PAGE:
Mayor Breed's panda plan at SF Zoo approved by Board of Supervisors

San Francisco is one step closer to welcoming pandas to its zoo. The Board of Supervisors voted on Tuesday to green-light the mayor's plan to seek private funds to pay for a new panda enclosure at the San Francisco Zoo. But, critics say the zoo is already proving it's not up to the task.

The zoo is already home to more than 2,000 animals, and now the city's mayor is pushing for a plan to bring giant pandas from China to live here. Bringing the pandas will mean building a new enclosure with a $25 million price tag.

Mayor London Breed is pushing for a plan to get that money from private investors, but to do that means passing a legislative work-around to allow private funds to be used for a public project.

"The panda diplomacy that we're hoping will create an opportunity for the pandas to come to the San Francisco Zoo sometime next year, said Mayor Breed. "So, it's really making sure that no public dollars are going into making this happen."

At Tuesday's San Francisco Board of Supervisors meeting, city lawmakers voted 9-2 to approve the plan, allowing the mayor to tap private funds.

Before the vote, a coalition made up of In Defense of Animals and San Francisco Zoo Watch went door to door in City Hall, urging supervisors to block the plan. In Defense of Animals says the zoo already has a questionable record on safety. "A baby gorilla was crushed to death by a hydraulic door, a penguin was decapitated," said Fleur Dawes from In Defense of Animals. "It's not even safe for the keepers there. One keeper was chased around the exhibit by a grizzly bear."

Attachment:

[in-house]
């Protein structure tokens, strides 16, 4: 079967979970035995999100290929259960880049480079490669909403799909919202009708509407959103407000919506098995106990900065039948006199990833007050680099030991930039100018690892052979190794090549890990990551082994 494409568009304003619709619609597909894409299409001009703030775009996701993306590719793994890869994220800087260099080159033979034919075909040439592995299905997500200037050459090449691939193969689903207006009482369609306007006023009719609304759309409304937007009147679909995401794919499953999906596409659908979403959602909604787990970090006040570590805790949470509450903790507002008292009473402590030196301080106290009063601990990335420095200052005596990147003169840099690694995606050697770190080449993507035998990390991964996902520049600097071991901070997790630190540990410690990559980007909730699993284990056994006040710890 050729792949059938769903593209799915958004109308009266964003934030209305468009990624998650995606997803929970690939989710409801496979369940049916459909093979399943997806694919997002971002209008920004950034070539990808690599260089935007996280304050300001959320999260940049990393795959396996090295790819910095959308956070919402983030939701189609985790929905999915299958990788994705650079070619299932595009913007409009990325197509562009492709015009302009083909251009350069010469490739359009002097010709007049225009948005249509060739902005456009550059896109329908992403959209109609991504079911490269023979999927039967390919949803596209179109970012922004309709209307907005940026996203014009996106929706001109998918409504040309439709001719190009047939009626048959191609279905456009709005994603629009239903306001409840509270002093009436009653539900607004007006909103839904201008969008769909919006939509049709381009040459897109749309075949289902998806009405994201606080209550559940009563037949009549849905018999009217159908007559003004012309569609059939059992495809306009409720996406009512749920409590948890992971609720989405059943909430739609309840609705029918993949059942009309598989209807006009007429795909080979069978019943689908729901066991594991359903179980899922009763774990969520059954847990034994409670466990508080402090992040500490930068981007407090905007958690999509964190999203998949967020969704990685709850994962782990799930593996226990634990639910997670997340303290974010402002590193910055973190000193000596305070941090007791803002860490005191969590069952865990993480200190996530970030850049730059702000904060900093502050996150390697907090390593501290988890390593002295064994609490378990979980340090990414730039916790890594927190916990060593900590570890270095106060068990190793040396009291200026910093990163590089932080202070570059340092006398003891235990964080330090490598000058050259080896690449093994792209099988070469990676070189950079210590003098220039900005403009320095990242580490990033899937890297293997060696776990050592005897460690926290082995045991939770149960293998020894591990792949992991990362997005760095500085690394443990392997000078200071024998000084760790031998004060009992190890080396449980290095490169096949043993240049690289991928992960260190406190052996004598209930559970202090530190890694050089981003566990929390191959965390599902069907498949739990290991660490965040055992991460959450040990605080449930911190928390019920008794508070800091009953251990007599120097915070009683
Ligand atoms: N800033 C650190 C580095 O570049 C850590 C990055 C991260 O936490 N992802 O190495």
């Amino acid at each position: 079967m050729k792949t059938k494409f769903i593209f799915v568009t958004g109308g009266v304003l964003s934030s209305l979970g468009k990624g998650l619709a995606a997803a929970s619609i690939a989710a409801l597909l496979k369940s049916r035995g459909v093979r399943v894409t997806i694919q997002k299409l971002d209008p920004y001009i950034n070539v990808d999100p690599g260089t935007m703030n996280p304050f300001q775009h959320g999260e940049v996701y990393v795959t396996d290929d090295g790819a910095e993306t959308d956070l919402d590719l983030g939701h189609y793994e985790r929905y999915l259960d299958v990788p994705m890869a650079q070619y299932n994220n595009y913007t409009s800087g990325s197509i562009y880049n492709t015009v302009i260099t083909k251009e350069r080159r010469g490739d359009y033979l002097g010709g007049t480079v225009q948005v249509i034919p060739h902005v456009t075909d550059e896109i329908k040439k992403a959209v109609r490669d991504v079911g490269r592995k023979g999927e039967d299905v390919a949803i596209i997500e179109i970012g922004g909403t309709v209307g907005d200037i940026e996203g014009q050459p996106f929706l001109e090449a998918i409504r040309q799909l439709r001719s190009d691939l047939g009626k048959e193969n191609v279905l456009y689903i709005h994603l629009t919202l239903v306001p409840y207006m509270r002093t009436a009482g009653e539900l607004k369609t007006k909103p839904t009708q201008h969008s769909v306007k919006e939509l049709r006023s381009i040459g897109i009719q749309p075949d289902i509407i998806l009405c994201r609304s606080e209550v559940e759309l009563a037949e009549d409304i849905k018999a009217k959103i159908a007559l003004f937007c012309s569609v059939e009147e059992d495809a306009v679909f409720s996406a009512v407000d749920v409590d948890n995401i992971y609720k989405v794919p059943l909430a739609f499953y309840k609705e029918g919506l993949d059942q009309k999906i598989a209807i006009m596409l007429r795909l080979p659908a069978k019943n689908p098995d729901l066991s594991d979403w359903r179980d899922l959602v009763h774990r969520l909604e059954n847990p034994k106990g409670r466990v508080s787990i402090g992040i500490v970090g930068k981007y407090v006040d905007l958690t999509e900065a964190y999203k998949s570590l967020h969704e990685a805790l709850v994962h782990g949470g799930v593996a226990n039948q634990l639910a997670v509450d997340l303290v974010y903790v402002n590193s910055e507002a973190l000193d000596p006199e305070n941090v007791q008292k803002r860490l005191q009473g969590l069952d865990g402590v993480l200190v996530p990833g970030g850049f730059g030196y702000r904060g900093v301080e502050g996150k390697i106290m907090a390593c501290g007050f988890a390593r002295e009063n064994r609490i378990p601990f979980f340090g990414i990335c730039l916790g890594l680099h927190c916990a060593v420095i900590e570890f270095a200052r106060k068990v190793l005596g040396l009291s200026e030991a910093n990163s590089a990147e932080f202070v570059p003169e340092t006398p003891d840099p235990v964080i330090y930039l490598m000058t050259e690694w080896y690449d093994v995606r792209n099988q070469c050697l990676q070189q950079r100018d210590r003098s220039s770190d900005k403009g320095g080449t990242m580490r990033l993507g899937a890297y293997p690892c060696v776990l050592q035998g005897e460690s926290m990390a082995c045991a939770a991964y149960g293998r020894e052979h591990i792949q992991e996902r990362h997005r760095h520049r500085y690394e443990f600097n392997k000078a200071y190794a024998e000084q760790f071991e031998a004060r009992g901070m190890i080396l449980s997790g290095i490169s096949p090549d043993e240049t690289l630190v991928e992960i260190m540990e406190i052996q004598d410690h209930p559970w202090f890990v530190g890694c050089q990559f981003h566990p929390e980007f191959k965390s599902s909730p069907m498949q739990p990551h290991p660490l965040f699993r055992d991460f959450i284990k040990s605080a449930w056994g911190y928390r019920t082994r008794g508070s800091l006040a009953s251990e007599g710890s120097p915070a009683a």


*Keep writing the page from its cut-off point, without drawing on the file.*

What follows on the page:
San Francisco Zoo Watch says San Francisco Zoo is already struggling financially, and while the pandas may be a draw for a few years, in the long term it will hurt the zoo's bottom line. "There's a true animal welfare issue at the zoo," said Justin Baker from San Francisco Zoo Watch. "Animals are suffering at the San Francisco Zoo at the hands of mismanagement."

Zoo visitors said they're not worried about zoo finances, but would still love the chance to see the pandas up close. "I think that it's up to the zoo and the city to decide," said May Liang. "We are just patrons, we will come visit if they do have it, and we will still come to visit if they don't have it."

Mayor Breed says she will first have to sign the legislation, but then can work on getting together a committee of stakeholders to raise the money needed for the panda enclosure.


Breed introduces legislation to secure funds for panda habitat

San Francisco has to clear some hurdles to secure two giant pandas headed to the city.